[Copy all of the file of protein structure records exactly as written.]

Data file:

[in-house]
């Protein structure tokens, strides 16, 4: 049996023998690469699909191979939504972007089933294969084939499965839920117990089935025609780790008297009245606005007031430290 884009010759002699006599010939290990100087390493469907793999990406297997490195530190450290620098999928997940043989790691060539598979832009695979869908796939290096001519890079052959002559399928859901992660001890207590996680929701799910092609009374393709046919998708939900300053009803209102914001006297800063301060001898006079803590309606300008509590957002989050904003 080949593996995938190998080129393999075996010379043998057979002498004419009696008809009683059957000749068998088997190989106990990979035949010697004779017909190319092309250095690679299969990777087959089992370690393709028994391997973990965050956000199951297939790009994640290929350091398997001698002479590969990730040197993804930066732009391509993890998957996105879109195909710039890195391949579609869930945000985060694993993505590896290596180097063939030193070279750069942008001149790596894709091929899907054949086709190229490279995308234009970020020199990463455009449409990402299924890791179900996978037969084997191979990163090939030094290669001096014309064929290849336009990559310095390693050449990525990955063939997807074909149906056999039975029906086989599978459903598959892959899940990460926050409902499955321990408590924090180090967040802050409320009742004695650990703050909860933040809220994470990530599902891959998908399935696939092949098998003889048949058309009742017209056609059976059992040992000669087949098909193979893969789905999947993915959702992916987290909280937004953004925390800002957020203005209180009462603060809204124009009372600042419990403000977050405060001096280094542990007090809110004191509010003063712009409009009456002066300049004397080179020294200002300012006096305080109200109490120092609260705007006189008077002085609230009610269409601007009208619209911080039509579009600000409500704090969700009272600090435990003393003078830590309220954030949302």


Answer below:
[in-house]
């Protein structure tokens, strides 16, 4: 049996023998690469699909191979939504972007089933294969084939499965839920117990089935025609780790008297009245606005007031430290 884009010759002699006599010939290990100087390493469907793999990406297997490195530190450290620098999928997940043989790691060539598979832009695979869908796939290096001519890079052959002559399928859901992660001890207590996680929701799910092609009374393709046919998708939900300053009803209102914001006297800063301060001898006079803590309606300008509590957002989050904003 080949593996995938190998080129393999075996010379043998057979002498004419009696008809009683059957000749068998088997190989106990990979035949010697004779017909190319092309250095690679299969990777087959089992370690393709028994391997973990965050956000199951297939790009994640290929350091398997001698002479590969990730040197993804930066732009391509993890998957996105879109195909710039890195391949579609869930945000985060694993993505590896290596180097063939030193070279750069942008001149790596894709091929899907054949086709190229490279995308234009970020020199990463455009449409990402299924890791179900996978037969084997191979990163090939030094290669001096014309064929290849336009990559310095390693050449990525990955063939997807074909149906056999039975029906086989599978459903598959892959899940990460926050409902499955321990408590924090180090967040802050409320009742004695650990703050909860933040809220994470990530599902891959998908399935696939092949098998003889048949058309009742017209056609059976059992040992000669087949098909193979893969789905999947993915959702992916987290909280937004953004925390800002957020203005209180009462603060809204124009009372600042419990403000977050405060001096280094542990007090809110004191509010003063712009409009009456002066300049004397080179020294200002300012006096305080109200109490120092609260705007006189008077002085609230009610269409601007009208619209911080039509579009600000409500704090969700009272600090435990003393003078830590309220954030949302």